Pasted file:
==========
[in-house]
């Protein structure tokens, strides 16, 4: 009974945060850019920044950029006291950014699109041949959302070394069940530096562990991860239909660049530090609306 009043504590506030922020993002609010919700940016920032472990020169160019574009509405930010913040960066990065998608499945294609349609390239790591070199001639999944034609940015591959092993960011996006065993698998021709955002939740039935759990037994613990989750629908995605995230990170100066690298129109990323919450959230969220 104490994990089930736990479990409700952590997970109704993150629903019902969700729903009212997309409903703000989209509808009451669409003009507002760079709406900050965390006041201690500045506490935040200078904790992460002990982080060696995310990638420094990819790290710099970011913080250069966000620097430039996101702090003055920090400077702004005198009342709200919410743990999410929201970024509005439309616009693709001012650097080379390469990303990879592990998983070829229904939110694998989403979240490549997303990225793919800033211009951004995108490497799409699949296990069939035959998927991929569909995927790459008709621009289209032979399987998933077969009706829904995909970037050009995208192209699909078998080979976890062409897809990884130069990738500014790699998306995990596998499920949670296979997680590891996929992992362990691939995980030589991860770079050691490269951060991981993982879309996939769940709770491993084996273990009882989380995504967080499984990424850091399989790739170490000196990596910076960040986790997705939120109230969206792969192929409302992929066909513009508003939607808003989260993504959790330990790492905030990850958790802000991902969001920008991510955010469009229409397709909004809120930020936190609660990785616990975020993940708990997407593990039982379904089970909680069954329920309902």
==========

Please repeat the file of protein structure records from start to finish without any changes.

[in-house]
């Protein structure tokens, strides 16, 4: 009974945060850019920044950029006291950014699109041949959302070394069940530096562990991860239909660049530090609306 009043504590506030922020993002609010919700940016920032472990020169160019574009509405930010913040960066990065998608499945294609349609390239790591070199001639999944034609940015591959092993960011996006065993698998021709955002939740039935759990037994613990989750629908995605995230990170100066690298129109990323919450959230969220 104490994990089930736990479990409700952590997970109704993150629903019902969700729903009212997309409903703000989209509808009451669409003009507002760079709406900050965390006041201690500045506490935040200078904790992460002990982080060696995310990638420094990819790290710099970011913080250069966000620097430039996101702090003055920090400077702004005198009342709200919410743990999410929201970024509005439309616009693709001012650097080379390469990303990879592990998983070829229904939110694998989403979240490549997303990225793919800033211009951004995108490497799409699949296990069939035959998927991929569909995927790459008709621009289209032979399987998933077969009706829904995909970037050009995208192209699909078998080979976890062409897809990884130069990738500014790699998306995990596998499920949670296979997680590891996929992992362990691939995980030589991860770079050691490269951060991981993982879309996939769940709770491993084996273990009882989380995504967080499984990424850091399989790739170490000196990596910076960040986790997705939120109230969206792969192929409302992929066909513009508003939607808003989260993504959790330990790492905030990850958790802000991902969001920008991510955010469009229409397709909004809120930020936190609660990785616990975020993940708990997407593990039982379904089970909680069954329920309902």